Overall, migration, displacement and more generally human mobility are in many ways directly or indirectly linked to the implementation of the SDGs. UNDP recently spearheaded a comprehensive process to prepare a global guidance note on integrating migration and displacement into UN Development Assistance Frameworks (UNDAFs), in collaboration with IOM and partner agencies of the Global Migration Group. Applying this guidance note, UN Country Teams will work hand-in-hand with national governments to comprehensively and concretely mainstream human mobility into national development policies. This guidance note makes clear that we need integrated approaches by UN Country Teams to work jointly on the multi-dimensional challenges and opportunities brought by human mobility.

SDG implementation should also consider that large inflows of internal or external migrants or refugees can pose challenges for the receiving and transit communities -challenges that need to be addressed by assessments of, and interventions within, the affected communities, including migrants and non-migrants.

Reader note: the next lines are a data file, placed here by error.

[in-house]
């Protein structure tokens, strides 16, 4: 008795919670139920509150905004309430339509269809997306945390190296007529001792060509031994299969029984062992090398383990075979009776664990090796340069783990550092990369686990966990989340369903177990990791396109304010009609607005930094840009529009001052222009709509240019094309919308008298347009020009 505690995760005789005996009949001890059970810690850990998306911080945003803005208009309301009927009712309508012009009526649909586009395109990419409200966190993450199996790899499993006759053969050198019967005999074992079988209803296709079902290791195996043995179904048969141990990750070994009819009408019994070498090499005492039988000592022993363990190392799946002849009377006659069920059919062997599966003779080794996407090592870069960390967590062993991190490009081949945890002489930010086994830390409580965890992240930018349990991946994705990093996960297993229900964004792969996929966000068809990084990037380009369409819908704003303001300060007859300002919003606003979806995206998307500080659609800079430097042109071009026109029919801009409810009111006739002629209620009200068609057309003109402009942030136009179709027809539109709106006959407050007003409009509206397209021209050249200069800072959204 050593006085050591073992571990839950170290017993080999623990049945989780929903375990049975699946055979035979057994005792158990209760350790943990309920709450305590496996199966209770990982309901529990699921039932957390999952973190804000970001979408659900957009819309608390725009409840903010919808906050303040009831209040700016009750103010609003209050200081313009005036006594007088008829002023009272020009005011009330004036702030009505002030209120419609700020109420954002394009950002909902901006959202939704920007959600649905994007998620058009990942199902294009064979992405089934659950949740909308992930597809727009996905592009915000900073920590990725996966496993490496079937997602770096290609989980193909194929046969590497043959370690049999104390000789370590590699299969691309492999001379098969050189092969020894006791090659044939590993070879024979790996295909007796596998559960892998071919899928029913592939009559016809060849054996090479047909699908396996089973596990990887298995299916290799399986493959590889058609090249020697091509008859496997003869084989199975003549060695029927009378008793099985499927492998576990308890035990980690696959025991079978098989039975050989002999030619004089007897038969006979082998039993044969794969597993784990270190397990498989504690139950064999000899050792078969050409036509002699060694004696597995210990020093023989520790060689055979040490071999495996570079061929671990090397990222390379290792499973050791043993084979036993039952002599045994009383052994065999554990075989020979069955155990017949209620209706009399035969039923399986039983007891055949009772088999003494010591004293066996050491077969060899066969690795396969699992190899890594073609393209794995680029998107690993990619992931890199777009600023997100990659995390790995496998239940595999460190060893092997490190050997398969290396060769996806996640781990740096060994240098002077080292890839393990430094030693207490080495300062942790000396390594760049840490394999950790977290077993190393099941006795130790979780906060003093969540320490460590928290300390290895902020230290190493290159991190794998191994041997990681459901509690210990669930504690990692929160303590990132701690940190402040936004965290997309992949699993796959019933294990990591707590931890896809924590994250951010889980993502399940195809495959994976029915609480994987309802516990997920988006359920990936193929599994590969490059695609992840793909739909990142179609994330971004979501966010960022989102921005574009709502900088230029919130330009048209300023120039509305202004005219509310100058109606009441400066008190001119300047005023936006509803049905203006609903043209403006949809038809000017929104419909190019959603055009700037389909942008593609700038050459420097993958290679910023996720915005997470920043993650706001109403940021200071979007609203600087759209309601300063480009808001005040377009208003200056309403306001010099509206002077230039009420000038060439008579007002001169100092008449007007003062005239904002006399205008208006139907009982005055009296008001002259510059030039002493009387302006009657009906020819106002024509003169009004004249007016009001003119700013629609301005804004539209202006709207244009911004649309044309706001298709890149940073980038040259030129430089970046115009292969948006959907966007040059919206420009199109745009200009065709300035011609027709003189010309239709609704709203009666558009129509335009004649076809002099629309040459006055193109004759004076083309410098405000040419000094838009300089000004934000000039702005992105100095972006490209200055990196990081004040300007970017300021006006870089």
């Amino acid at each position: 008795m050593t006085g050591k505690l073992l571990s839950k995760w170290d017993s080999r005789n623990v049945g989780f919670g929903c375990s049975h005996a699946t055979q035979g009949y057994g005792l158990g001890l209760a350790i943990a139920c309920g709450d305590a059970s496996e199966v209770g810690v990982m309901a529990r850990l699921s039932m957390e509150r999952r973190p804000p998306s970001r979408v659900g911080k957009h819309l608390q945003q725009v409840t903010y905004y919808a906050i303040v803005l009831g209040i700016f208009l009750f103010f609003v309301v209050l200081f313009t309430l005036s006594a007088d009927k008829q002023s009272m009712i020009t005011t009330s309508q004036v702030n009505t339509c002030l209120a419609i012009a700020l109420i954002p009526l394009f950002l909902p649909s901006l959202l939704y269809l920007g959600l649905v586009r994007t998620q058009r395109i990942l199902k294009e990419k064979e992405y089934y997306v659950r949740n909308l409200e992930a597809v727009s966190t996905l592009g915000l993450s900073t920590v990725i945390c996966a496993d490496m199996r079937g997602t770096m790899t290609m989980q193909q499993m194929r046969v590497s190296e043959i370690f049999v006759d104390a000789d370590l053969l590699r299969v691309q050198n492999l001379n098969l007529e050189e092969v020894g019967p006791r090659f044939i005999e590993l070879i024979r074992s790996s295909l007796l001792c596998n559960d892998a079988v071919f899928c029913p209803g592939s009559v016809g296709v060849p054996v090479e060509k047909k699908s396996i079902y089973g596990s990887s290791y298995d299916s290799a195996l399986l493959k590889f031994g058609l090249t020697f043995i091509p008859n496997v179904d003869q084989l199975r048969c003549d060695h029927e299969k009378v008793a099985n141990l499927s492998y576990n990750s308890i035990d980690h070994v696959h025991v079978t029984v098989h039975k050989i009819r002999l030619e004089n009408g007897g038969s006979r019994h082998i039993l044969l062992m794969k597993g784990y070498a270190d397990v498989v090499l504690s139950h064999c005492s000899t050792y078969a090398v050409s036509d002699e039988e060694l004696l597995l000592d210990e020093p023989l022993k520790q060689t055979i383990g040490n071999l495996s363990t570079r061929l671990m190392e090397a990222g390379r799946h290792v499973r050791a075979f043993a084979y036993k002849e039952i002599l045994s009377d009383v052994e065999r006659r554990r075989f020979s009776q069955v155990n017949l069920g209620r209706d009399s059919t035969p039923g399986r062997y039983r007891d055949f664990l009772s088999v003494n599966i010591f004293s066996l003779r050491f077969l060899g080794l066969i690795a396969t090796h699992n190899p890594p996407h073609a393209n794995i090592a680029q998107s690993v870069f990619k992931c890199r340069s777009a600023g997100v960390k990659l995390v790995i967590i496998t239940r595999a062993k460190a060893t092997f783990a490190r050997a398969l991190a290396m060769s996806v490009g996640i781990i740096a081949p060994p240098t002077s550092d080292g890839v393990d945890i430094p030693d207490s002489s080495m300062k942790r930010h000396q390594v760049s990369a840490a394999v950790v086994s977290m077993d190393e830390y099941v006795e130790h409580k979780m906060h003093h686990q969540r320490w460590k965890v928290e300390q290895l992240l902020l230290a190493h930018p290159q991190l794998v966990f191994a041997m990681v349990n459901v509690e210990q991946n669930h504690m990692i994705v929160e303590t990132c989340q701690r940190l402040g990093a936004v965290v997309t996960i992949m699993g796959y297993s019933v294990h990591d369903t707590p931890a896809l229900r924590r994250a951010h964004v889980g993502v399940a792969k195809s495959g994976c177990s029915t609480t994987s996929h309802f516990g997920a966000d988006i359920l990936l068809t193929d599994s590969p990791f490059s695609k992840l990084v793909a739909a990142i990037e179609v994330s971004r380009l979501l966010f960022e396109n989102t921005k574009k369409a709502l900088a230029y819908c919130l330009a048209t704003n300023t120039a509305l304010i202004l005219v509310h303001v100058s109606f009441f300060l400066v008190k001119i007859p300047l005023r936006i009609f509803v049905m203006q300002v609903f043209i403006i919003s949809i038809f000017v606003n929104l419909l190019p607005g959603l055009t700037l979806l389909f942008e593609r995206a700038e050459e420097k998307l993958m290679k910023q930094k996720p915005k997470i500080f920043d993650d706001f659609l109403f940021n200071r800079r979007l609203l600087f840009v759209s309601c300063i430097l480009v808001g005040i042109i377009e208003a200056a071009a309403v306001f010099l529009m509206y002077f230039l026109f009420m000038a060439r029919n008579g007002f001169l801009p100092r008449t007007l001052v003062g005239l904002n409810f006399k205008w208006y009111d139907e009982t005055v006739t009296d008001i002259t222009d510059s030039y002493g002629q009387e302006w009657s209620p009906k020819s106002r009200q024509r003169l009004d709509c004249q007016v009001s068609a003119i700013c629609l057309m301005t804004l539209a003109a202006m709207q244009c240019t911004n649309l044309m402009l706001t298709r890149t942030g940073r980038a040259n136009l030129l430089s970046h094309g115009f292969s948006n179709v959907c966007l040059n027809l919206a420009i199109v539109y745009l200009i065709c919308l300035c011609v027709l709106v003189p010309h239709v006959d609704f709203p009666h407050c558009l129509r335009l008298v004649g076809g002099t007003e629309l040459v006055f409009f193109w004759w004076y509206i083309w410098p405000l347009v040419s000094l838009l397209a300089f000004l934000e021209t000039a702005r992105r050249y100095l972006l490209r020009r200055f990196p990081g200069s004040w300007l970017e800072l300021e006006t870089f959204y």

But the possibility of emigration, immigration, and migrants’ contributions to communities of origin and destination alike, can also be assets in the advancement of the SDGs. This is especially true where migrants, IDPs and refugees have the capacities to become active agents of development. UNDP is working with its partners to establish training material that will help UN country teams and partners of the UN to meaningfully address the links between human mobility and the SDGs. To this end, experts from a broad range of development sectors have to come together to jointly build capacities to address human mobility and the links to SDGs in sectors such as health, environment, poverty eradication, economic development, and many others.

To achieve the SDGs for, and through, human mobility, it is therefore paramount to create capacities, not only at the national level but also at the sub-national and local levels. For example, the Joint Migration and Development Initiative, which is based on a partnership among 7 UN agencies (UNDP, IOM, UNHCR, UNITAR, UN Women, UNFPA, and the ILO’s International Training Center), shows that the creation of capacities to address human mobility at the local level can very effectively foster the positive development outcomes associated with human mobility.